In the ever-evolving landscape of the further education sector, the need for diverse leadership and robust governance structures has become increasingly apparent. The role of the chair and specifically the relationship between the chair and CEO can make or break a college.
We know through numerous conversations with FE principals that the role of the chair today is less geared towards the support and development of the CEO but more towards colleges’ outcomes and performance. This is of course a natural focus, given the highly regulated and inspected regime that currently exists.
However, through profiling analysis we know that there are particular areas of the FE leader profile that are less developed than with other public service leaders. They are mainly under the themes of ‘self’ and ‘people’. The former includes the ability to engage and inspire, demonstrating courage, tenacity, engendering trust and being curious. The latter comprises skills like building relationships, having impact and influence, promoting collaboration and building team unity. All of these matter a great deal.
It is also critical to press on with diversifying leadership in FE. This is a matter of equity and representation, and it is also strategic imperative. Through analysis of specific regions within the country, we can see that colleges have worked hard on ethnic representation on their boards. However, there is plenty of scope for improvement both in terms of the strategic partners that boards are aligned to and in terms of the professional backgrounds required of boards.
If chairs were paid, the talent base for the key position of chair would dramatically expand. It would then become part of the chair’s paid role to drive broader participation across the remaining board volunteer base, tapping into a more diverse pool of talent.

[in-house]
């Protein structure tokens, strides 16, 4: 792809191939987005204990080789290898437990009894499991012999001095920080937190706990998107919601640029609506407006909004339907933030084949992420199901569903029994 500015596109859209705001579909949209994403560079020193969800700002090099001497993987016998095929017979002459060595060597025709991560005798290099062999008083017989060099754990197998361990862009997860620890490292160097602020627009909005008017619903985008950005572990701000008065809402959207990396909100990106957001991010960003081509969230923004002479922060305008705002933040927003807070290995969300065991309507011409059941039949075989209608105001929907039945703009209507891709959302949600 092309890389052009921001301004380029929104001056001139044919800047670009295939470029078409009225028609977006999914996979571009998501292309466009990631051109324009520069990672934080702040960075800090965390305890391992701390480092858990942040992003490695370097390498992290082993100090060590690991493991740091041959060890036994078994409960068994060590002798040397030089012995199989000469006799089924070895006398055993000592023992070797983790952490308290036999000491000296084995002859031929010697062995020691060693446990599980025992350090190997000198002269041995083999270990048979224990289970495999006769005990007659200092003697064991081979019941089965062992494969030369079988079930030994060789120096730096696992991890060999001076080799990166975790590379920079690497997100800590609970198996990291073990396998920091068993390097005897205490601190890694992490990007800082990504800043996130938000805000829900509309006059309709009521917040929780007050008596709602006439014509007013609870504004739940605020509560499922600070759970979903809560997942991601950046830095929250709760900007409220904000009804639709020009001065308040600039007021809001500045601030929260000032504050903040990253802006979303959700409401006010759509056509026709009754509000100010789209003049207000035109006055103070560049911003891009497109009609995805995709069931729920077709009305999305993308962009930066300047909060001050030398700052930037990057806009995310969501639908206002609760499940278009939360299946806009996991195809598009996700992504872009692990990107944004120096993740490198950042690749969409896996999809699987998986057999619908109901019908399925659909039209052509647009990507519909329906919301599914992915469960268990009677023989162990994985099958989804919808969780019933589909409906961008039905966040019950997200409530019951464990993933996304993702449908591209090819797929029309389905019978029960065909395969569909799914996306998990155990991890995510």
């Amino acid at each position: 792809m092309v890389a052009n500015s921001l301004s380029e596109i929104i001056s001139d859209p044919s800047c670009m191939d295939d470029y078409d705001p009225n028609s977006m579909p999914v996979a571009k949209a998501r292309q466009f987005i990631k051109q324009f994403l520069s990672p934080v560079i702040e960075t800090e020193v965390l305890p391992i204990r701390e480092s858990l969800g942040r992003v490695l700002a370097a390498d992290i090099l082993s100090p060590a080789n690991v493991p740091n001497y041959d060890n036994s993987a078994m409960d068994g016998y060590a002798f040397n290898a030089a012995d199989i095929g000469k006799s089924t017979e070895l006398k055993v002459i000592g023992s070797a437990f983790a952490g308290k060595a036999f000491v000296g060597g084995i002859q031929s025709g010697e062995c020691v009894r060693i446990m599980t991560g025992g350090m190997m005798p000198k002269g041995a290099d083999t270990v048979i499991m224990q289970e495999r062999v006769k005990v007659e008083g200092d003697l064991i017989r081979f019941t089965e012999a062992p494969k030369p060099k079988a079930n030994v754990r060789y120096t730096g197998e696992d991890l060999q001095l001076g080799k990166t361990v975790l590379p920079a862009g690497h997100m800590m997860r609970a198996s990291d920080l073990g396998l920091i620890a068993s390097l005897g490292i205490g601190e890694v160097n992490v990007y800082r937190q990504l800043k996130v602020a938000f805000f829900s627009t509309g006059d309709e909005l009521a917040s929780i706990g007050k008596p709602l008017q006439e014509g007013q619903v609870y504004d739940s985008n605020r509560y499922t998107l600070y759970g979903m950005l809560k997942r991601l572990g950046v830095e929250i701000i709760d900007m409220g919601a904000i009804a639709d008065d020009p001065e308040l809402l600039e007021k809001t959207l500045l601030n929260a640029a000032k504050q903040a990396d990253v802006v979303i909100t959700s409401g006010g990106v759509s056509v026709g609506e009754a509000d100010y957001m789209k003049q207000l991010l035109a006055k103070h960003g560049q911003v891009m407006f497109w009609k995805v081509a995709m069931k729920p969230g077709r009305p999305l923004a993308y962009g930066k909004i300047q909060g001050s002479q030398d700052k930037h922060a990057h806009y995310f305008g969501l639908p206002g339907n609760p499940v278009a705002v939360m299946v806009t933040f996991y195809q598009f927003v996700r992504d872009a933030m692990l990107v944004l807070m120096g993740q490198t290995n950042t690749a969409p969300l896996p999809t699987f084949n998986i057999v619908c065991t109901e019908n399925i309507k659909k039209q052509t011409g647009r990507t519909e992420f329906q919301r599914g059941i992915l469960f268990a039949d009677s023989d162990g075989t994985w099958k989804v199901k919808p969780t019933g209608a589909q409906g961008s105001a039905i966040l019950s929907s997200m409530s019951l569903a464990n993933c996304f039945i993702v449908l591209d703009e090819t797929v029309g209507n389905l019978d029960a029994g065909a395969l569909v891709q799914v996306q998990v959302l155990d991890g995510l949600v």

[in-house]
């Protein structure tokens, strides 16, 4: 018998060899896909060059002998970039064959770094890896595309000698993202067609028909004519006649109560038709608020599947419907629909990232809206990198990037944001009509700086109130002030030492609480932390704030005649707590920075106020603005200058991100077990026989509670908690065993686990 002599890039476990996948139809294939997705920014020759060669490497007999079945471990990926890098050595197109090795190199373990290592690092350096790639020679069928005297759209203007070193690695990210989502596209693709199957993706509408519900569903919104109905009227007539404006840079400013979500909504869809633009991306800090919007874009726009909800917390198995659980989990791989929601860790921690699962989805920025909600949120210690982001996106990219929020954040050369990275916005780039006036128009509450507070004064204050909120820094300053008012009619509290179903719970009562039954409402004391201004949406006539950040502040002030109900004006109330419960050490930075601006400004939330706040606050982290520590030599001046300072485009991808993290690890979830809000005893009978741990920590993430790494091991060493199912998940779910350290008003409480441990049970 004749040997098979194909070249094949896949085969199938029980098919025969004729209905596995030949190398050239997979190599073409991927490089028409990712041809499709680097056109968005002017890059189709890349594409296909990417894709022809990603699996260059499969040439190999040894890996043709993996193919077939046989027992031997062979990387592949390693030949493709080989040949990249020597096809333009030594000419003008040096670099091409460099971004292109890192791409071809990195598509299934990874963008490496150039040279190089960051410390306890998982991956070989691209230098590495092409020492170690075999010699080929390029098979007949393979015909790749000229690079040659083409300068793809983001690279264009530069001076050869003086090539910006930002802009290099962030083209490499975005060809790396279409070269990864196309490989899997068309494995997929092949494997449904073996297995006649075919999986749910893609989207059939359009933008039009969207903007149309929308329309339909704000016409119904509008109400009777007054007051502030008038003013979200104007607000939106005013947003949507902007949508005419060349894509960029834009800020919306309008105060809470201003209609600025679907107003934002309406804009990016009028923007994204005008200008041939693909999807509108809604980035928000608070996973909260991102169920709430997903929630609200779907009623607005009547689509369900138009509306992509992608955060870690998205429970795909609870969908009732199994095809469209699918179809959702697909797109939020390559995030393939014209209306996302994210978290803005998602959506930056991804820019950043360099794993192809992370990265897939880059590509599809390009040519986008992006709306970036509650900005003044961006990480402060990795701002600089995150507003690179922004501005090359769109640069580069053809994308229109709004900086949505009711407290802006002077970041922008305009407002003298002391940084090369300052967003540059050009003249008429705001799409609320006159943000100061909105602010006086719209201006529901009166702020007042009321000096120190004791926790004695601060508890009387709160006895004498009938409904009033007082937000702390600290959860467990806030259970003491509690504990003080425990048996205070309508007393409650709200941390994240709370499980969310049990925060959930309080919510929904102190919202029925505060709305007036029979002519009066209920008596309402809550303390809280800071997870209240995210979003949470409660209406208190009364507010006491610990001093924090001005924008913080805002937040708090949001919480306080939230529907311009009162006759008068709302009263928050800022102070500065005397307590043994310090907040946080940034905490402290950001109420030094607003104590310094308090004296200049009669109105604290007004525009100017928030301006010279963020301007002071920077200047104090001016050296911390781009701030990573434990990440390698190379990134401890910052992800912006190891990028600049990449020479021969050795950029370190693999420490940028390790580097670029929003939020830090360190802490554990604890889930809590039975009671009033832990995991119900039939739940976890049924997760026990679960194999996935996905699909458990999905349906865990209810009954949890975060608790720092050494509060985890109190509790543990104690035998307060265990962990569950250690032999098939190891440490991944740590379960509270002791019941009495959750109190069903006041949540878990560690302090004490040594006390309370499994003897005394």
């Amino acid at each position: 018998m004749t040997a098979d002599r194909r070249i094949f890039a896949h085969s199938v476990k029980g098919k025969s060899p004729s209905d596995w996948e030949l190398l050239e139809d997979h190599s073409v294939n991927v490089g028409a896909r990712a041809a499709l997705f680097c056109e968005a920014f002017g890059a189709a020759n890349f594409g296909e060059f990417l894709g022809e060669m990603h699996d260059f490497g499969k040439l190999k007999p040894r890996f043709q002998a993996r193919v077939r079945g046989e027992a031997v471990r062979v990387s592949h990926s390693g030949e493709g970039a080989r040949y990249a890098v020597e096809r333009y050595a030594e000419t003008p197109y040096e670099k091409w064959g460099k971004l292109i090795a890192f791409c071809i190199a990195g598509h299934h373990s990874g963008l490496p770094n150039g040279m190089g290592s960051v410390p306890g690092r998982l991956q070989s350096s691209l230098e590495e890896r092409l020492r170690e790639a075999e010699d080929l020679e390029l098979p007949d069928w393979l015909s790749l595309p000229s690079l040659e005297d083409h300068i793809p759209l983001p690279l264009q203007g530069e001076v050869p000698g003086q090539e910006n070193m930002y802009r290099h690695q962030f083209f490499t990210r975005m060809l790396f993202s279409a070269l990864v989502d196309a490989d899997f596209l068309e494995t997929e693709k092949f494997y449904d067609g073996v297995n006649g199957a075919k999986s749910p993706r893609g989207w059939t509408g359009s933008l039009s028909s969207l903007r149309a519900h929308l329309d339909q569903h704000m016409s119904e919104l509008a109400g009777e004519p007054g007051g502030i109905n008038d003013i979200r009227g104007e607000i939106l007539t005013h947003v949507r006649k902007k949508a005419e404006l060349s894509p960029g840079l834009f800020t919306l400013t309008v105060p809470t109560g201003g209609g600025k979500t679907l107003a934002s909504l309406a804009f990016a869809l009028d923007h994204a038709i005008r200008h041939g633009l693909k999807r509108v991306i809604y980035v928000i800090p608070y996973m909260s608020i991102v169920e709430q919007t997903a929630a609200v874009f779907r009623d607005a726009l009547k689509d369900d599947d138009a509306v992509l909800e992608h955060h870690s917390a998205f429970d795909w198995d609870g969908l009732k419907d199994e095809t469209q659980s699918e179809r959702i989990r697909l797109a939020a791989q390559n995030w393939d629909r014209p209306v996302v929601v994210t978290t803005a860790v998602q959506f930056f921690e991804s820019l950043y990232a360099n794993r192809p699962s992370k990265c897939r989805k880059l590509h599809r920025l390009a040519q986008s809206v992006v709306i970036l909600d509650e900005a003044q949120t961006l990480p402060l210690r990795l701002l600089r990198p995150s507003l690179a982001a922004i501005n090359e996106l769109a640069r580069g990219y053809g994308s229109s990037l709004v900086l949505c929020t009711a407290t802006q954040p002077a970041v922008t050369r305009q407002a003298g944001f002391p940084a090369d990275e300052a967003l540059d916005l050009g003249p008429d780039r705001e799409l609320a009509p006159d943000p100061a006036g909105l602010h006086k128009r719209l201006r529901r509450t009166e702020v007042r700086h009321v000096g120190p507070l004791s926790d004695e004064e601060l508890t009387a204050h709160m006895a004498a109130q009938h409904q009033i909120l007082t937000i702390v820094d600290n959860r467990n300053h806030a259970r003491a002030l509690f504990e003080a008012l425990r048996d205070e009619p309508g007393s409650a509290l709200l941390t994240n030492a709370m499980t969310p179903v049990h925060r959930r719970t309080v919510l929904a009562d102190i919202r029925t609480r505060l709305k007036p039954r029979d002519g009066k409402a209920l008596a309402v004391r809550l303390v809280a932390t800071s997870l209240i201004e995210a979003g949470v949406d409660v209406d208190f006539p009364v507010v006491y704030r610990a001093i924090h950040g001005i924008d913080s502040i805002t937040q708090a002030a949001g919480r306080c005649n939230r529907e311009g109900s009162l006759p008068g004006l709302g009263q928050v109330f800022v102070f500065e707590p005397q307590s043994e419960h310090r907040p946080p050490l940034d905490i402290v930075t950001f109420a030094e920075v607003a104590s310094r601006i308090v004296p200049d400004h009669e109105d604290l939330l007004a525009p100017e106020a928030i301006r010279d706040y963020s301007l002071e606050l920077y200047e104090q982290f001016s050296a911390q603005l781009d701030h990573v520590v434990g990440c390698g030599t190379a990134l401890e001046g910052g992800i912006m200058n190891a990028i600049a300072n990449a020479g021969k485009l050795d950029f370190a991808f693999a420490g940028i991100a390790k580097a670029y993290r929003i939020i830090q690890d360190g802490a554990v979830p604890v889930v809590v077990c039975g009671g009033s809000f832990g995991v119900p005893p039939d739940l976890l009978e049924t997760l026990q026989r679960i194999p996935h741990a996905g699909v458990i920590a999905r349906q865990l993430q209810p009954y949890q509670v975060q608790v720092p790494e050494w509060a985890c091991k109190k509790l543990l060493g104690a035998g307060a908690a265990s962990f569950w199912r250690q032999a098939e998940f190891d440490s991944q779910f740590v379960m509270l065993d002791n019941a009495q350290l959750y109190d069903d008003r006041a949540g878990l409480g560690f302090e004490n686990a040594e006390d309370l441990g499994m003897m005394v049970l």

Moreover, it would greatly strengthen the accountability relationship between the chair and chief executive. Few support or development plans exist between chairs and CEOs. Attending the ETF strategic leadership programme is a start, but it is not enough. Coaching, mentoring, analysis of the CEO’s strengths and weaknesses and putting plans in place to develop those priority areas needs to rapidly become the norm. CEOs have similar plans for their leadership teams. It seems a glaring omission that they are exempted from this support structure.
Being chair can be time-consuming if carried out diligently and the reality is that FE does not have the support mechanisms of other sectors. This means the one-to-one relationship becomes even more important.
Many FE CEOs may not welcome a closer relationship with their chair, but this is a symptom of a systemic problem. The right chair, bringing significant levels of senior leadership experience, should be a real positive in enhancing the effectiveness of the CEO and the college. Both are (or should be) critical leaders, and remuneration is key to fostering a more developed and mutually beneficial relationship between them.
Paying chairs is a contentious issue. More often than not, discussions and debates over the issue only lead to pushing it further into the long-grass – not helped by the fact that the department for education itself has held various views over the years. The previous FE commissioner supported the idea that board members should be remunerated, but it is still quite rare even for chairs to be remunerated.
But this is an idea whose time has surely come. Its strong potential to enhance and diversify leadership as well as to strengthen the critical relationship between chair and CEO make it essential.
It is a highly competitive non-executive market out there, and there is growing demand for diverse and highly capable committee and board chairs. Attracting the best people to FE boards is not easy, and the sector is crying out for talented individuals who can help it to navigate the complex challenges that lie ahead.
And if tapping into a wider talent base can also drive up support for college leaders to develop themselves and their teams, then it’s surely an avenue worth exploring.